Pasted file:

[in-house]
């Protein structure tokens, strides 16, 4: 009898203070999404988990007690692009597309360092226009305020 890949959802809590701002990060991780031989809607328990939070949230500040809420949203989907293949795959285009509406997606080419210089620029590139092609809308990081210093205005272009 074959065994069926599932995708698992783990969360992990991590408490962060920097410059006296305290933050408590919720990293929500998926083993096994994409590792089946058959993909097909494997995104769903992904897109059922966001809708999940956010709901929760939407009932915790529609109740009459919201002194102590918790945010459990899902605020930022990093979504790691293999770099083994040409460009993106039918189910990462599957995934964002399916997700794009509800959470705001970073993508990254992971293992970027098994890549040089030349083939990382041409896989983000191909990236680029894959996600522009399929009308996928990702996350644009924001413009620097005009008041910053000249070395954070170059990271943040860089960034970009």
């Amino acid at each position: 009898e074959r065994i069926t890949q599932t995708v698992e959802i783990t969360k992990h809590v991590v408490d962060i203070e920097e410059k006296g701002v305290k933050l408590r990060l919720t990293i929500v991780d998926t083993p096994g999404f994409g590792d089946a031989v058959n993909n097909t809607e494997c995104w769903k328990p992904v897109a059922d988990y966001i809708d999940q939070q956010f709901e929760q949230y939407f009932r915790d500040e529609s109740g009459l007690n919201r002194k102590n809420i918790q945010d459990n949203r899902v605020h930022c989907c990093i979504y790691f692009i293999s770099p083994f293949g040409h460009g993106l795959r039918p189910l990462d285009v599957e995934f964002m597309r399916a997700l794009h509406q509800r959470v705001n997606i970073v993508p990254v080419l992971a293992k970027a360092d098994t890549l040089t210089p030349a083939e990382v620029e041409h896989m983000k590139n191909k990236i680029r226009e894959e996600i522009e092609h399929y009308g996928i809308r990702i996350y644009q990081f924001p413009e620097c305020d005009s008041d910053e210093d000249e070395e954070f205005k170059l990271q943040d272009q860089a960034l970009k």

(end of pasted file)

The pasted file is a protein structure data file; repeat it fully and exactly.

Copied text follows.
[in-house]
């Protein structure tokens, strides 16, 4: 009898203070999404988990007690692009597309360092226009305020 890949959802809590701002990060991780031989809607328990939070949230500040809420949203989907293949795959285009509406997606080419210089620029590139092609809308990081210093205005272009 074959065994069926599932995708698992783990969360992990991590408490962060920097410059006296305290933050408590919720990293929500998926083993096994994409590792089946058959993909097909494997995104769903992904897109059922966001809708999940956010709901929760939407009932915790529609109740009459919201002194102590918790945010459990899902605020930022990093979504790691293999770099083994040409460009993106039918189910990462599957995934964002399916997700794009509800959470705001970073993508990254992971293992970027098994890549040089030349083939990382041409896989983000191909990236680029894959996600522009399929009308996928990702996350644009924001413009620097005009008041910053000249070395954070170059990271943040860089960034970009």
């Amino acid at each position: 009898e074959r065994i069926t890949q599932t995708v698992e959802i783990t969360k992990h809590v991590v408490d962060i203070e920097e410059k006296g701002v305290k933050l408590r990060l919720t990293i929500v991780d998926t083993p096994g999404f994409g590792d089946a031989v058959n993909n097909t809607e494997c995104w769903k328990p992904v897109a059922d988990y966001i809708d999940q939070q956010f709901e929760q949230y939407f009932r915790d500040e529609s109740g009459l007690n919201r002194k102590n809420i918790q945010d459990n949203r899902v605020h930022c989907c990093i979504y790691f692009i293999s770099p083994f293949g040409h460009g993106l795959r039918p189910l990462d285009v599957e995934f964002m597309r399916a997700l794009h509406q509800r959470v705001n997606i970073v993508p990254v080419l992971a293992k970027a360092d098994t890549l040089t210089p030349a083939e990382v620029e041409h896989m983000k590139n191909k990236i680029r226009e894959e996600i522009e092609h399929y009308g996928i809308r990702i996350y644009q990081f924001p413009e620097c305020d005009s008041d910053e210093d000249e070395e954070f205005k170059l990271q943040d272009q860089a960034l970009k």